hits you will get, but there still should be a lot of overlap here. 
However, if you're building the branches in different directories and 
using absolute paths then you might be missing out on potential cache 
sharing (without any binary differences).


Are you familiar with CCACHE_BASEDIR?

Andrew

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Re: [ccache] [PATCH] Use bash for test.sh.

2012-11-12 Thread Eitan Adler
On 12 November 2012 06:03, Andrew Stubbs a...@codesourcery.com wrote:
 Running sh -x test.sh shows that the gcc command producing the error:

 + CCACHE_DISABLE=1 gcc -c test1.c -o reference_test1.o -O -O
 gcc: error trying to exec 'cc1': execvp: No such file or directory

 I don't understand what's wrong with that command. gcc isn't supposed to
 rely on the PATH to find cc1, but presumably it's something environmental.

Can you get a ktrace (or strace) of what gcc is doing with and without CCACHE ?




-- 
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Re: [ccache] [PATCH] Use bash for test.sh.

2012-11-12 Thread Eitan Adler
On 12 November 2012 13:00, Eitan Adler li...@eitanadler.com wrote:
 On 12 November 2012 06:03, Andrew Stubbs a...@codesourcery.com wrote:
 Running sh -x test.sh shows that the gcc command producing the error:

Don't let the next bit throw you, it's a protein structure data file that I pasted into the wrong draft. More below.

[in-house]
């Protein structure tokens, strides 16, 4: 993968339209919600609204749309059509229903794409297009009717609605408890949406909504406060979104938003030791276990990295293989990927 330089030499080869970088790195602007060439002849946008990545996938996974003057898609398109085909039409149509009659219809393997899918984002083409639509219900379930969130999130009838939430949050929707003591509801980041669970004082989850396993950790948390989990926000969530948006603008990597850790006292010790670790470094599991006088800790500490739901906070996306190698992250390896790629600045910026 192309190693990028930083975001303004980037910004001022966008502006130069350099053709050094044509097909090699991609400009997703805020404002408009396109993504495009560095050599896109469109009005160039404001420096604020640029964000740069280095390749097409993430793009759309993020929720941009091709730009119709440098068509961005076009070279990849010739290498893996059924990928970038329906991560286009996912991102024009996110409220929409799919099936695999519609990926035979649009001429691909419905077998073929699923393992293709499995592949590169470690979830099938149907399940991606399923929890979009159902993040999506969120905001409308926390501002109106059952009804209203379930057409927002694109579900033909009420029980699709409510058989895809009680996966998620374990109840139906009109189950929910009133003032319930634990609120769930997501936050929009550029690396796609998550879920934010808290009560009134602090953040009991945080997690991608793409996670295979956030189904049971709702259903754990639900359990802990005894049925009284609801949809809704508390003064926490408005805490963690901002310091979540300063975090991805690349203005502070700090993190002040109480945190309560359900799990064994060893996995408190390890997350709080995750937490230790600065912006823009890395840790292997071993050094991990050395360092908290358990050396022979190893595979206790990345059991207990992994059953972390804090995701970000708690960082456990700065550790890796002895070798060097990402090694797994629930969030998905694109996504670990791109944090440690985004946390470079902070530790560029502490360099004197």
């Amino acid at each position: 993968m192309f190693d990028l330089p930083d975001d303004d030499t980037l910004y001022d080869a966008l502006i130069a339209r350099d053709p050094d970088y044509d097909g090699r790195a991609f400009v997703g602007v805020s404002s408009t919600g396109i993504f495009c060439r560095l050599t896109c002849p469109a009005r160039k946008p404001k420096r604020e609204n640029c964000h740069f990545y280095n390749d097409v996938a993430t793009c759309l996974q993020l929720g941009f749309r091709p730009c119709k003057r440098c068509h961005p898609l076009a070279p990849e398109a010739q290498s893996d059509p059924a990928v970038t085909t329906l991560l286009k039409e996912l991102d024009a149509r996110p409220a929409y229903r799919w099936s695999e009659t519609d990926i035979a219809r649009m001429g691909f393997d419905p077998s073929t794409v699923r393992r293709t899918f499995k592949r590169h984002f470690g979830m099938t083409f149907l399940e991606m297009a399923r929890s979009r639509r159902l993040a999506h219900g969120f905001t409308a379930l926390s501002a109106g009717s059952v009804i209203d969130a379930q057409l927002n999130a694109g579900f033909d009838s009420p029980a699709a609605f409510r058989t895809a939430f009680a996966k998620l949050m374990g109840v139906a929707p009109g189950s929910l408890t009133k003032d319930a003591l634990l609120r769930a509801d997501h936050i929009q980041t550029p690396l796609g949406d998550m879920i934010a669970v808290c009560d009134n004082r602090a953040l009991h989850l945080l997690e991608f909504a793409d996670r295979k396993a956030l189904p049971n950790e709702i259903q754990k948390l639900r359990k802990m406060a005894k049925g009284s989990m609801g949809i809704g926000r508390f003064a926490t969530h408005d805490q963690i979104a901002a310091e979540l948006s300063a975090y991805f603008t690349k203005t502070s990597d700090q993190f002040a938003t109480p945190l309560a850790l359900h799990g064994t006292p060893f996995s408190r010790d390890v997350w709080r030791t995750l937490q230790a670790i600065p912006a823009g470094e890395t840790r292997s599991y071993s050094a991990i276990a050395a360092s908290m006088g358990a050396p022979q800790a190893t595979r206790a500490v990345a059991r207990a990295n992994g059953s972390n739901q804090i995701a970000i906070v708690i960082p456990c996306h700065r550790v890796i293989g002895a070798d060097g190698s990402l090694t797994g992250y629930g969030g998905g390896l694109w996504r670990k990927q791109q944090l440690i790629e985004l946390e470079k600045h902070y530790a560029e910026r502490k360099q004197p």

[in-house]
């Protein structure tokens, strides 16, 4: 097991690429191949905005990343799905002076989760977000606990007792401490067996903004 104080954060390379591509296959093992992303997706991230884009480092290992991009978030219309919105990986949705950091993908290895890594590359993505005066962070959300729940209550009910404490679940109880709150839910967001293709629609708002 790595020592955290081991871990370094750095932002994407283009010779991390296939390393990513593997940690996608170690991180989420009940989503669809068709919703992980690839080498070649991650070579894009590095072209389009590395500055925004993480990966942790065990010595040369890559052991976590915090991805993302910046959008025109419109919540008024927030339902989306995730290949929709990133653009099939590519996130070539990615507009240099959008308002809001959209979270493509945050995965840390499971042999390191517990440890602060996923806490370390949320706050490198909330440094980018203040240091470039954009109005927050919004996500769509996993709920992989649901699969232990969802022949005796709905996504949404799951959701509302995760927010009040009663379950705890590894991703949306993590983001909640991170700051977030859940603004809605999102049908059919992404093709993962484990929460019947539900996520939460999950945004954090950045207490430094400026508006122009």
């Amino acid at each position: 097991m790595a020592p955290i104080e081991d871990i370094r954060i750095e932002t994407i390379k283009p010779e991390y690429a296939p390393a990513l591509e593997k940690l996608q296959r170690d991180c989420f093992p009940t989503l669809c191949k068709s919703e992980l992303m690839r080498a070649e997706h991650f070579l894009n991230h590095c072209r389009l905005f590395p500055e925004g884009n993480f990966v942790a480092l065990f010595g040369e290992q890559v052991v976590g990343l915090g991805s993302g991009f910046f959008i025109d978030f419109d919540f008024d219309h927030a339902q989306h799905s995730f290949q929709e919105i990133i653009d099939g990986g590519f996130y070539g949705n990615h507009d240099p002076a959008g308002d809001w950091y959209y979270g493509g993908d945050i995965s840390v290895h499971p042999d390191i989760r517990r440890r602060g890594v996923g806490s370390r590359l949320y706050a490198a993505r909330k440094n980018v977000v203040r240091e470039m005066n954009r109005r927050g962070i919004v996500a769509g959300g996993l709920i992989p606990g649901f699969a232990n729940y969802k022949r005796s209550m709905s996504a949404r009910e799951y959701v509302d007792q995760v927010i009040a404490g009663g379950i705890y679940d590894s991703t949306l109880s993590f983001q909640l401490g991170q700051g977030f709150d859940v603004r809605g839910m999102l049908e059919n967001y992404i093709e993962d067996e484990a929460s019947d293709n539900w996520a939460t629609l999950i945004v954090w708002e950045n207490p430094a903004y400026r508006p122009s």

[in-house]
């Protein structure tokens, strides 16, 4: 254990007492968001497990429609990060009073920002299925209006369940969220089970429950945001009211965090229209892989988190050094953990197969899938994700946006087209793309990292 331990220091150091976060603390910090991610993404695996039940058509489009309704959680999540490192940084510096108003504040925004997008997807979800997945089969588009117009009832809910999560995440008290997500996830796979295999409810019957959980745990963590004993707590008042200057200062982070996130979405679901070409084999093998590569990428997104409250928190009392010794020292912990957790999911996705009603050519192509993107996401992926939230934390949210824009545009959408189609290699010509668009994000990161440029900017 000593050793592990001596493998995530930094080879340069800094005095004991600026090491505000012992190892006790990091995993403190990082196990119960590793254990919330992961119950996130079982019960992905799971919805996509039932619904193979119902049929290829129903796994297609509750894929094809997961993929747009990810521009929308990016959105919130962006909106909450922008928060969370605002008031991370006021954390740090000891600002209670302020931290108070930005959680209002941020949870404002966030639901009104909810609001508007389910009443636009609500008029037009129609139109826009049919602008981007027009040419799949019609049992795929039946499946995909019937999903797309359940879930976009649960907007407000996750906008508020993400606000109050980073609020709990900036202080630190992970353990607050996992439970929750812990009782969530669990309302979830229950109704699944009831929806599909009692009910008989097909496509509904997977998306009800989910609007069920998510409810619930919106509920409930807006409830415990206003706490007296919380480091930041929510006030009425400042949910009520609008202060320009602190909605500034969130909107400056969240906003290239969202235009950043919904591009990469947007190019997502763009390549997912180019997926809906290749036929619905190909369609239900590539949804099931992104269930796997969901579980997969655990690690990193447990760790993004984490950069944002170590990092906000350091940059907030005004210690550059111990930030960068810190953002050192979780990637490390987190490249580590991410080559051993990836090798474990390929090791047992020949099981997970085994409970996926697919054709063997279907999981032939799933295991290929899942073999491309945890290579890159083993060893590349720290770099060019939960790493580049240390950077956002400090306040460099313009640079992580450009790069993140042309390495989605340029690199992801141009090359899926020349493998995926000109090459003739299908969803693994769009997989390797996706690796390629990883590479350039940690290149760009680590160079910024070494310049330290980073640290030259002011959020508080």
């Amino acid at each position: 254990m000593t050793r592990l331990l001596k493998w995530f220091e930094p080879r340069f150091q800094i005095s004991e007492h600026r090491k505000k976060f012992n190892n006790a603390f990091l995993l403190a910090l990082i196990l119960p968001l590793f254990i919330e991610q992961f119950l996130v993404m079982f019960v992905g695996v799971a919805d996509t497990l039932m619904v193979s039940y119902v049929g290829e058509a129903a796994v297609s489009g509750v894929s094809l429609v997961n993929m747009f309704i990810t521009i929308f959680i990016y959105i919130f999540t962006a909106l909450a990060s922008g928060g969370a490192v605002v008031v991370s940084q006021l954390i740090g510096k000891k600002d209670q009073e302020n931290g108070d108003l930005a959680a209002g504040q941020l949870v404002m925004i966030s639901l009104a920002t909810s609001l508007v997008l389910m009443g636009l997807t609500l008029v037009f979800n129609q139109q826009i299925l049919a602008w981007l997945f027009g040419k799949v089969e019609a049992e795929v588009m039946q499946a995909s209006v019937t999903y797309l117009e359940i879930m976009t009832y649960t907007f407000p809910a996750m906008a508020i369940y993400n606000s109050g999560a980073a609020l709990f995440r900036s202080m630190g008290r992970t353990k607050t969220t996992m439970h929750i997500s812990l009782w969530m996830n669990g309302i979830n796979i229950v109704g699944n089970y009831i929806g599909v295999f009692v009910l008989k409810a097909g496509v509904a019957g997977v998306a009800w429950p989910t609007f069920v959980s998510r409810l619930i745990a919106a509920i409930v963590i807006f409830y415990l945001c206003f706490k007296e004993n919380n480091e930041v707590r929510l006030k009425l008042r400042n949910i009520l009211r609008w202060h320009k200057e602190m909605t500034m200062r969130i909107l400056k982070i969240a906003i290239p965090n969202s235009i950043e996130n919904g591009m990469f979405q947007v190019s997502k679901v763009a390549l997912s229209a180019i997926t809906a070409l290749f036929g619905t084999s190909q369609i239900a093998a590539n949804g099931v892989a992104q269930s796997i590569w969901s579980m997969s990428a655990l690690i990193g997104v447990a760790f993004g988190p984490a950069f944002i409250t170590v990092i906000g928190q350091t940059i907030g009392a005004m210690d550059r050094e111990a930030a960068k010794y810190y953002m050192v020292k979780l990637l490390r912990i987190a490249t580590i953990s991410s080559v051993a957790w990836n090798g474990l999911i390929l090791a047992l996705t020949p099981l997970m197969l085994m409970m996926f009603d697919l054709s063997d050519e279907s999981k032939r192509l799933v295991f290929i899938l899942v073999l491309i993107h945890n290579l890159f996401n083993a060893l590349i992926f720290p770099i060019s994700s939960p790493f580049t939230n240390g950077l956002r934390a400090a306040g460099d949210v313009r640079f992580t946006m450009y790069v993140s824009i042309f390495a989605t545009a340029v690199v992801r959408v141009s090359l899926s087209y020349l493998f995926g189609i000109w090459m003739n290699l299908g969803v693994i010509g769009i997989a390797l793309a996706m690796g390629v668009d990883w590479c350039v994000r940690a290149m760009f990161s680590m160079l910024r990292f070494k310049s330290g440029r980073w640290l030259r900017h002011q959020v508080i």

+ CCACHE_DISABLE=1 gcc -c test1.c -o reference_test1.o -O -O
 gcc: error trying to exec 'cc1': execvp: No such file or directory

 I don't understand what's wrong with that command. gcc isn't supposed to
 rely on the PATH to find cc1, but presumably it's something environmental.

 Can you get a ktrace (or strace) of what gcc is doing with and without CCACHE 
 ?

Also, does gcc exhibit problems on other test programs outside of test.sh ?


-- 
Eitan Adler
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Re: [ccache] [PATCH] Use bash for test.sh.

2012-11-12 Thread Mike Frysinger
On Sunday 11 November 2012 06:31:14 Eitan Adler wrote:
 On 11 November 2012 00:46, Mike Frysinger vap...@gentoo.org wrote:
  On Saturday 10 November 2012 00:41:52 Eitan Adler wrote: